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QEST 2008: Keynotes

Monday, September 15, 2008



Keynote: Michael Littman, from Rutgers, USA

Autonomous Model Learning for Reinforcement Learning

  • Abstract:
    Stochastic modeling is an excellent way of capturing system dynamics so that alternative control strategies can be evaluated and compared. I will discuss attributes that make some problems amenable to autonomous learning of system dynamics. I will then present recent advances in my lab concerning the design of learning algorithms with formal learning-time guarantees in the "KWIK" (knows what it knows) formalism along with their implementation on robotic and software control problems.
  • Short bio:
    Reinforcement Learning (RL3) and his research in machine learning examines algorithms for decision making under uncertainty. After earning his Ph.D. from Brown University in 1996, Littman worked as an assistant professor at Duke University, a member of technical staff in AT&T's Artificial Intelligence Principles Research Department, and is now a professor of computer science at Rutgers. Both Duke and Rutgers honored him with university teaching awards and his research has been recognized with three best-paper awards on topics of computer crossword solving, complexity analysis of planning under uncertainty, and algorithms for efficient reinforcement learning. He has served as associate editor for three of the major journals in his field.


Tuesday, September 16, 2008



Keynote: Albert Benveniste, from INRIA, France

Composing Web Services in an open world: QoS issues

  • Abstract:
    Orchestrating Web services has become the method of choice for building new services on top of existing ones, e.g., for business processes. Languages and methods have been developed and are now getting widely used, BPEL being the typical instance. When exposing the profile of a Web service, QoS parameters are typically specified. Besides security aspects, QoS involves a variety of parameters related to performance as well as quality of the returned data. How QoS should be handled in this context is the subject of my talk. A number of novel and not so well identified issues occur that make this topic deviating from QoS for networks in a substantial way. Firstly, since Web services aim at hiding details for the external world, no information regarding the infrastructure or resources supporting a Web service are exposed. This prevents from using classical resource based performance models; so contracts are preferred instead. A second important feature is that, unlike in networks, the control in orchestrations may depend on the carried data. Consequently performance and data interfere. These and other features make the subject of QoS for composite Web services a novel area offering plenty of non standard issues that I shall discuss.
  • Short bio:
    Albert Benveniste graduated from the Ecole des Mines in Paris and completed his These d'Etat in Mathematics, specializing in probability theory. From 1976 to 1979 he was associate professor in mathematics at the Universite de Rennes I. From 1979 to date he has worked as Director of Research at INRIA. In 1985, he co-invented the synchronous language ‘Signal for reactive systems design in computer science’ with Paul Le Guernic; he is now a recognized contributor to the topic of formal methods for heterogeneous distributed reactive systems in computer engineering. From 1986 to 1990 he was vice-chairman of the IFAC committee on Theory and was chairman of this committee for 1991-1993. He has been or he is Associate Editor (at Large) for IEEE Transactions on Automatic Control, Associate Editor for Int. J. of Adaptive Control and Signal Processing, and Int. J. of Discrete Event Dynamical Systems. He was also member of the Editorial Board of the Proceedings of the IEEE. In 1980 Albert Benveniste was joint-winner of the IEEE Trans. on Automatic Control Best Transaction Paper Award for his work on blind deconvolution in data communications. In 1990 he received the CNRS silver medal and in 1991 he was elected as an IEEE fellow.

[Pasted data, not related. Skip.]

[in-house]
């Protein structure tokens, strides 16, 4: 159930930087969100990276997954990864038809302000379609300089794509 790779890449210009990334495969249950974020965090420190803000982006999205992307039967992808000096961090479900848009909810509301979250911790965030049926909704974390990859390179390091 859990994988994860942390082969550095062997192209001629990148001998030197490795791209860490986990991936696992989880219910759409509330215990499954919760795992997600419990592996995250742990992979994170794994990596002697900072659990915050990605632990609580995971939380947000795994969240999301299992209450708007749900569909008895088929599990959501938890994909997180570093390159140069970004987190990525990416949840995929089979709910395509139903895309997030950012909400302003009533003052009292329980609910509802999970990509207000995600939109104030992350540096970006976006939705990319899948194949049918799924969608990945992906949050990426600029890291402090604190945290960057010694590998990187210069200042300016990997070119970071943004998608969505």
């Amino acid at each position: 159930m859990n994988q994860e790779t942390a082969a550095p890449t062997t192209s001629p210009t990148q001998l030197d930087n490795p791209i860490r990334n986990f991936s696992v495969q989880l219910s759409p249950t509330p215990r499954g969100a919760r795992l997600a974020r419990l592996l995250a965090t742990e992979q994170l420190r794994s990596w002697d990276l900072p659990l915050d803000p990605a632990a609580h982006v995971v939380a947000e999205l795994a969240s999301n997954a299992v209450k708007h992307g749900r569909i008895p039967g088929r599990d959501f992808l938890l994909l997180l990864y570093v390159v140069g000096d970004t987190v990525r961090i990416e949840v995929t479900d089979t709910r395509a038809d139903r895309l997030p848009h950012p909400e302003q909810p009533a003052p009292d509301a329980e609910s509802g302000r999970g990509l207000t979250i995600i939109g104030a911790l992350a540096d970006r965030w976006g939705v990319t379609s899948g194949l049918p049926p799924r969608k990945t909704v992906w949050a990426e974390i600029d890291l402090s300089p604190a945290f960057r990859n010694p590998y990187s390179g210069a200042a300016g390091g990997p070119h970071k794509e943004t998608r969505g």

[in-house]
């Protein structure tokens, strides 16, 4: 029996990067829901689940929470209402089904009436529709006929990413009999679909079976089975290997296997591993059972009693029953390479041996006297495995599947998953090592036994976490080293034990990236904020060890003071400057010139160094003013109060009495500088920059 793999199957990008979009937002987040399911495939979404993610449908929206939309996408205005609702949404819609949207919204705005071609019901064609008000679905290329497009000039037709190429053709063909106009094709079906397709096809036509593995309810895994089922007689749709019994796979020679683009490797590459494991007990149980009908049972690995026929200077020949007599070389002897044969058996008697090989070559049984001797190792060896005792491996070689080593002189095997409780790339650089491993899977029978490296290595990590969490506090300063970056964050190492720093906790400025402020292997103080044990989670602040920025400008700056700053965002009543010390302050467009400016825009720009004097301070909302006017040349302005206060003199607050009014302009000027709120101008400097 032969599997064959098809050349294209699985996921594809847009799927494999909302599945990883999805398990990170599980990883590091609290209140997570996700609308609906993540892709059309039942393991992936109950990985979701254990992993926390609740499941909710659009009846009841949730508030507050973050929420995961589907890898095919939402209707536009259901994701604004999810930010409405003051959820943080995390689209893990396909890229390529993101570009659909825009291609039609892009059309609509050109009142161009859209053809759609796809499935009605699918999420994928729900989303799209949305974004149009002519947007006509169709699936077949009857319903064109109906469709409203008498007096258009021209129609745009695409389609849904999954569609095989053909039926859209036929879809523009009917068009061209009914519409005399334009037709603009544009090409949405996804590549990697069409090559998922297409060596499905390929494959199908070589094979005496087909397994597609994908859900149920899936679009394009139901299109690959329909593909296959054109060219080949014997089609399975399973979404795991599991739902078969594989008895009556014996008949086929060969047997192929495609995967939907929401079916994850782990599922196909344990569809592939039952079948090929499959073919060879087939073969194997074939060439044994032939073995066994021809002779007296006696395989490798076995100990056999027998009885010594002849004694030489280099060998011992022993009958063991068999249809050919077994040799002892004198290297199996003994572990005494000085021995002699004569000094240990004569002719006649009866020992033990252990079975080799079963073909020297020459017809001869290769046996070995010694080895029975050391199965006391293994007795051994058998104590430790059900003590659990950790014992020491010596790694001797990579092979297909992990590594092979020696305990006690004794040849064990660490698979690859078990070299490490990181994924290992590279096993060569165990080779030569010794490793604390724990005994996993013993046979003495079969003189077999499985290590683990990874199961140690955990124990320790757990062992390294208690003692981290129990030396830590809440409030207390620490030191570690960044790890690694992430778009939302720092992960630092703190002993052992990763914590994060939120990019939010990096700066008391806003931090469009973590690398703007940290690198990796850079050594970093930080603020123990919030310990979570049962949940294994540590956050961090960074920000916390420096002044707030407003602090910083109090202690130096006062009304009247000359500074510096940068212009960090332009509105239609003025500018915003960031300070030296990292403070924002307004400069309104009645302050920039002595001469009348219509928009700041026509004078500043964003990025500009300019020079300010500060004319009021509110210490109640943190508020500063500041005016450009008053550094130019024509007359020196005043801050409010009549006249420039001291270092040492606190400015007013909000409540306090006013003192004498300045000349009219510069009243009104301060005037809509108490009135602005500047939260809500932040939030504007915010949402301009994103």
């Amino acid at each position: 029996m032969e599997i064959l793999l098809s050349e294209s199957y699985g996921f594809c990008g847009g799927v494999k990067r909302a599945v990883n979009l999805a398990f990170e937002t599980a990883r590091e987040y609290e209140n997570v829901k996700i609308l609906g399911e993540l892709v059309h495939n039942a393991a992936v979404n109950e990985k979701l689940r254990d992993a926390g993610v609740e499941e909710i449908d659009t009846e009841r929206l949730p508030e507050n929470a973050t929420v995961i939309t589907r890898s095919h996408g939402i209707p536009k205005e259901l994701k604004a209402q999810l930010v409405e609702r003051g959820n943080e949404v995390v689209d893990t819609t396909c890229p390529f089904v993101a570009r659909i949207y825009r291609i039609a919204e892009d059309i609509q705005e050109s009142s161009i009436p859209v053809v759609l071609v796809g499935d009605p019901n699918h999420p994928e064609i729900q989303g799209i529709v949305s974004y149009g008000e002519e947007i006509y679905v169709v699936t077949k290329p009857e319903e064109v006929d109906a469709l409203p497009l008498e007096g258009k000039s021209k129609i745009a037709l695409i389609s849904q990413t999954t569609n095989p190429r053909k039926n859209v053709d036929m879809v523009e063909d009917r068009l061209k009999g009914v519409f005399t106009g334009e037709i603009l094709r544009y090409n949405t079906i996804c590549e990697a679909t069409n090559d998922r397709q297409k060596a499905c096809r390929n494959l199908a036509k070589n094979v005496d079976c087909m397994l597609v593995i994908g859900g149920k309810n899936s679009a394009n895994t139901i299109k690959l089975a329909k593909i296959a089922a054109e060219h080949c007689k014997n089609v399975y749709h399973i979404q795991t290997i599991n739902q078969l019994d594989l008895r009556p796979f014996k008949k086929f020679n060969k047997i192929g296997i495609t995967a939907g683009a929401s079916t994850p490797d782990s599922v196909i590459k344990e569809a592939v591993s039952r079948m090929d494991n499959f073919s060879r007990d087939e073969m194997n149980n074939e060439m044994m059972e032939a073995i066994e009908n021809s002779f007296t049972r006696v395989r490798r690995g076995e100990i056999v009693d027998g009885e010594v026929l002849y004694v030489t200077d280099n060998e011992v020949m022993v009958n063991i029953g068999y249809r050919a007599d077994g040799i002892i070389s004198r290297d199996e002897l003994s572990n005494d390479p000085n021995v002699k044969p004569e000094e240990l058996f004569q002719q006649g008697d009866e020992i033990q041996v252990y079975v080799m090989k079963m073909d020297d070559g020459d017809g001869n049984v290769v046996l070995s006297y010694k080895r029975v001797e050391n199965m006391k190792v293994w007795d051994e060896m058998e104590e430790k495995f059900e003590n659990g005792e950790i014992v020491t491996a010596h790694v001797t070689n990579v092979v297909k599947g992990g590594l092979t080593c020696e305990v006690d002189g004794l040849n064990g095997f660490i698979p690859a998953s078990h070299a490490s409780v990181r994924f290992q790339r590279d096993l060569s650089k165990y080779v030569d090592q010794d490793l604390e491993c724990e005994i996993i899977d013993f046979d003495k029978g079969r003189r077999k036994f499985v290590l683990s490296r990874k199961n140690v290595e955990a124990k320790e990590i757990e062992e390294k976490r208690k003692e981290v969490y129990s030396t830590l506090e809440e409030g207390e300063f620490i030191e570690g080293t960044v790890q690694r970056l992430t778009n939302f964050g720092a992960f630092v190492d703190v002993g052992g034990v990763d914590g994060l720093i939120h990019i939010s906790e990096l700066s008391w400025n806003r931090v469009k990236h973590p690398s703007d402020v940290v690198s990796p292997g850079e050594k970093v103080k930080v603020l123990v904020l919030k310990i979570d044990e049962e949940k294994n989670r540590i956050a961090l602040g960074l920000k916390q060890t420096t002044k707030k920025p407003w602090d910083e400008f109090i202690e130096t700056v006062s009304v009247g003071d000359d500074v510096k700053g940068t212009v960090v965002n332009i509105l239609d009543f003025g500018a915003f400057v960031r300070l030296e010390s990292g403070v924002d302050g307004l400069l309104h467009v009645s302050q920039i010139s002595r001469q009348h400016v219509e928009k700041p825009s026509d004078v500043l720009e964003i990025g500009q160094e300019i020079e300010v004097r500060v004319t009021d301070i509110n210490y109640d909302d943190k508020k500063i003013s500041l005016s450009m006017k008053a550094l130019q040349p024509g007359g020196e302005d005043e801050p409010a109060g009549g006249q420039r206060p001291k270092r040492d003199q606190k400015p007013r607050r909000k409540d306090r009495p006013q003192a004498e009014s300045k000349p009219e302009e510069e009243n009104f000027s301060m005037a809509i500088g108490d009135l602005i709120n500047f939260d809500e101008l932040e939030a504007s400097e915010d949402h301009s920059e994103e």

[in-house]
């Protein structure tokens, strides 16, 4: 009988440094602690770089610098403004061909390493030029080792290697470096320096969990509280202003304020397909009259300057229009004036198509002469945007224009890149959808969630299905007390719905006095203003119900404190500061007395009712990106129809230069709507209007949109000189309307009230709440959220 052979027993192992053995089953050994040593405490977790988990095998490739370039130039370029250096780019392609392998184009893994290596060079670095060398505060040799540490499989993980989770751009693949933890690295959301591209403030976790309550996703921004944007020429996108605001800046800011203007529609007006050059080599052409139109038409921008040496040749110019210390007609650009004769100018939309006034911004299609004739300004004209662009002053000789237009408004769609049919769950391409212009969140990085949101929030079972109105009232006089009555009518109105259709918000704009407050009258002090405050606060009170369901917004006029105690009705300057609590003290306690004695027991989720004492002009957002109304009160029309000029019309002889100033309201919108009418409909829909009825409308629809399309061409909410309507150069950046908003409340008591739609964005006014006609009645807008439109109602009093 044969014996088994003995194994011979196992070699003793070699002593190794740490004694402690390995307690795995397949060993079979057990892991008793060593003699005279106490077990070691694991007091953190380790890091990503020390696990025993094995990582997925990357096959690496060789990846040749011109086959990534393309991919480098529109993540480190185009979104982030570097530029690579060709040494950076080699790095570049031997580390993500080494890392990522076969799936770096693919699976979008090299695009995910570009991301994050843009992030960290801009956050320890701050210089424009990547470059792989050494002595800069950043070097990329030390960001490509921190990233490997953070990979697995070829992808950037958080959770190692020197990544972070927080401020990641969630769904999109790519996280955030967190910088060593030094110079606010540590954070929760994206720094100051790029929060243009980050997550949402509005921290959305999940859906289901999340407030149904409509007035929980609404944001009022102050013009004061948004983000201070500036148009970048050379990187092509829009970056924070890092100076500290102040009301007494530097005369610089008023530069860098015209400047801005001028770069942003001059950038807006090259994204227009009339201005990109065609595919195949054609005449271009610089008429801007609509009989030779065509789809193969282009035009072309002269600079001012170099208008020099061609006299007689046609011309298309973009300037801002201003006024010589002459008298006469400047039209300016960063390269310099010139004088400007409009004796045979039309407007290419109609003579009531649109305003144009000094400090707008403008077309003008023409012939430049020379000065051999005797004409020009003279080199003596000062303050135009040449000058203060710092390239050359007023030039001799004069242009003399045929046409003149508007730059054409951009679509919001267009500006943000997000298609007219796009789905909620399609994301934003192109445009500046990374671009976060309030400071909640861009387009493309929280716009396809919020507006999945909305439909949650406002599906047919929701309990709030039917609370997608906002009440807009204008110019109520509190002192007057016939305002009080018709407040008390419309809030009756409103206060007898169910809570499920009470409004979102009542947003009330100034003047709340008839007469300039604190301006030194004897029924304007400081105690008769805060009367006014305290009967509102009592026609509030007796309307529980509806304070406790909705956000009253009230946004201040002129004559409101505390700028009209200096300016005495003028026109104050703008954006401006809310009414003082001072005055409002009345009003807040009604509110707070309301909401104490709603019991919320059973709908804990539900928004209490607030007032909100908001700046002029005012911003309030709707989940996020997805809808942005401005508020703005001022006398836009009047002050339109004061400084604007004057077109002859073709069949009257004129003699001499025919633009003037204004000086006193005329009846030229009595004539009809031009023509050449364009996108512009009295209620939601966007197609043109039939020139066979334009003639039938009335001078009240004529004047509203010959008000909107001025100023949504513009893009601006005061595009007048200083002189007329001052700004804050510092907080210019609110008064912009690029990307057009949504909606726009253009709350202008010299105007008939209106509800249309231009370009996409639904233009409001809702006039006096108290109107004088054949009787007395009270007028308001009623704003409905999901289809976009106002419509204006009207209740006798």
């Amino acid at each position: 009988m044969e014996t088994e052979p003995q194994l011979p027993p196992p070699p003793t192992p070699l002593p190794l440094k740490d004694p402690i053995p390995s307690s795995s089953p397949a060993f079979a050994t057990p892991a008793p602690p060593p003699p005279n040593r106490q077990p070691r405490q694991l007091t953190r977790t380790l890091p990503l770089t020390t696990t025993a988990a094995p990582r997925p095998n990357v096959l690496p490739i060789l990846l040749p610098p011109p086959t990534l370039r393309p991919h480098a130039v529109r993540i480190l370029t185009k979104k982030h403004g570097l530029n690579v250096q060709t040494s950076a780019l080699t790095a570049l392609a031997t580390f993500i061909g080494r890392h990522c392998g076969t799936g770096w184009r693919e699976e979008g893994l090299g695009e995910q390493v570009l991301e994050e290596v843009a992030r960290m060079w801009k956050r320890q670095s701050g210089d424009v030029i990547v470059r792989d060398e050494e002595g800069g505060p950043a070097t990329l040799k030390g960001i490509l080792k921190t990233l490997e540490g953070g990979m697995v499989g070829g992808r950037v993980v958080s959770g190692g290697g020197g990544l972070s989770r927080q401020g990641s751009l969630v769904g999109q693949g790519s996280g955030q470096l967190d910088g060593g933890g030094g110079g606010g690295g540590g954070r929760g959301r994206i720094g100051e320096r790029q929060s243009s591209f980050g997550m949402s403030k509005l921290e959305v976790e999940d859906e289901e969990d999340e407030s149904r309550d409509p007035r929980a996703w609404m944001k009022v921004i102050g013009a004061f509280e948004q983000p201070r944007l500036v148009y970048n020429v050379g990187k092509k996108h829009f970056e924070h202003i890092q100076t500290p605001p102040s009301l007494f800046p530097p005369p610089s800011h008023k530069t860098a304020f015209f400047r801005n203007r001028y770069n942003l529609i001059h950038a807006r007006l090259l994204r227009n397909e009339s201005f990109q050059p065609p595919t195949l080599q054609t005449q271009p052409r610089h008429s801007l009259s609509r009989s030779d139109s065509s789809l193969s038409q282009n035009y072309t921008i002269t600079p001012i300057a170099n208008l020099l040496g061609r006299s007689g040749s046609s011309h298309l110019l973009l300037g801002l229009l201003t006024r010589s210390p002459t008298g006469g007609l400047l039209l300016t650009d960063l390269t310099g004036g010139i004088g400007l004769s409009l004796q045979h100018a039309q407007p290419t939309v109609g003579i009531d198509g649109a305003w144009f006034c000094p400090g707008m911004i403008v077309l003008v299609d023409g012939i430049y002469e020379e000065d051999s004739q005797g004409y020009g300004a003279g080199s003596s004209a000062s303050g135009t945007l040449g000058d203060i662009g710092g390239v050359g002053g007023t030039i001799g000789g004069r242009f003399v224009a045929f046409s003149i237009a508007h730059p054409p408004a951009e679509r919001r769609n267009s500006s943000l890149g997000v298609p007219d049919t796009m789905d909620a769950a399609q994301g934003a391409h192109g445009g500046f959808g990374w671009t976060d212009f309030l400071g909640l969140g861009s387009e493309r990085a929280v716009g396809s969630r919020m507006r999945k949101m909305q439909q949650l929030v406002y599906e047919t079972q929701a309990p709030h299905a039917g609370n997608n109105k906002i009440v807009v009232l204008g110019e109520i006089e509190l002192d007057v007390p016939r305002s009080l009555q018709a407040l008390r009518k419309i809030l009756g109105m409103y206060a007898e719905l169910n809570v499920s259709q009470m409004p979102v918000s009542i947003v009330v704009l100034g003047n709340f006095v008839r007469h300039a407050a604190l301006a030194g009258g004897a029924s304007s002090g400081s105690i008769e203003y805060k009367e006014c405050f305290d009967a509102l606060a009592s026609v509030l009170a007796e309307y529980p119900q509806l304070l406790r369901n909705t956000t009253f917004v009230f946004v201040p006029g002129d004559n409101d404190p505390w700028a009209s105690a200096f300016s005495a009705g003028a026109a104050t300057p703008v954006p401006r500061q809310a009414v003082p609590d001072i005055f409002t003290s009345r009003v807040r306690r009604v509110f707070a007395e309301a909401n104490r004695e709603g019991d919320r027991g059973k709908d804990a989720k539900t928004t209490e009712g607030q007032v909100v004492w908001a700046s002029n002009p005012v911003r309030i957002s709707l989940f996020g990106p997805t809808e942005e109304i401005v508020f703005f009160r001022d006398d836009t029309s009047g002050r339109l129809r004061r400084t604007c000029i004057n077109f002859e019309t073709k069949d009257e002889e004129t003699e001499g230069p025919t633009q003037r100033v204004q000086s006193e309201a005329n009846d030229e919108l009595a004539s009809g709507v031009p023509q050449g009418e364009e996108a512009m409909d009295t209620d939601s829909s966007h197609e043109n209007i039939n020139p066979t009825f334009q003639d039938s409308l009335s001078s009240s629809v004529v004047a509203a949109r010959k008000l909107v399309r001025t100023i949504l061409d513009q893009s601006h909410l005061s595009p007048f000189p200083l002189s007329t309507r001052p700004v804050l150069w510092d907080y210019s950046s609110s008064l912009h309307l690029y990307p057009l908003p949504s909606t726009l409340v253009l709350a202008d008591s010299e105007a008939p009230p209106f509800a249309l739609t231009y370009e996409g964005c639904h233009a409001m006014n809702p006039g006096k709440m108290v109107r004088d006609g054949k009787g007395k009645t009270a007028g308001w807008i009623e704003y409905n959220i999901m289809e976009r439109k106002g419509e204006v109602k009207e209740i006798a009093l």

Wednesday, September 17, 2008



Keynote: Peter Glynn, from Stanford, USA

Linear Programming, Lyapunov Functions, and Performance Analysis

  • Abstract:
    Many of the stochastic models that are used in the performance engineering context can be viewed as Markov processes, evolving in either discrete time or continuous time. In this talk, we will discuss the use of Lyapunov functions in computing steady-state performance bounds for such Markov processes. We will further discuss how such bounds can be used to develop linear programming-based algorithms that are capable of accurately computing system performance for infinite state models, in which the Markov state descriptor is either a discrete or continuous variable. We will illustrate these linear programming ideas by discussing their application to numerical computation of stationary distributions of reflected Brownian motion (RBM); such RBMs arise as "heavy-traffic" limits of conventional queueing networks. This work is joint with Denis Saure and Assaf Zeevi.
  • Short bio:
    IPeter Glynn received his Ph.D in Operations Research from Stanford University in 1982. He then joined the faculty of the University of Wisconsin at Madison, where he held a joint appointment between the Industrial Engineering Department and Mathematics Research Center, and courtesy appointments in Computer Science and Mathematics. In 1987, he returned to Stanford, where he is now the Thomas Ford Professor of Engineering in the Department of Management Science and Engineering. He also has a courtesy appointment in the Department of Electrical Engineering. He is a Fellow of the Institute of Mathematical Statistics and has research interests in computational probability, queueing theory, statistical inference for stochastic processes, and stochastic modeling.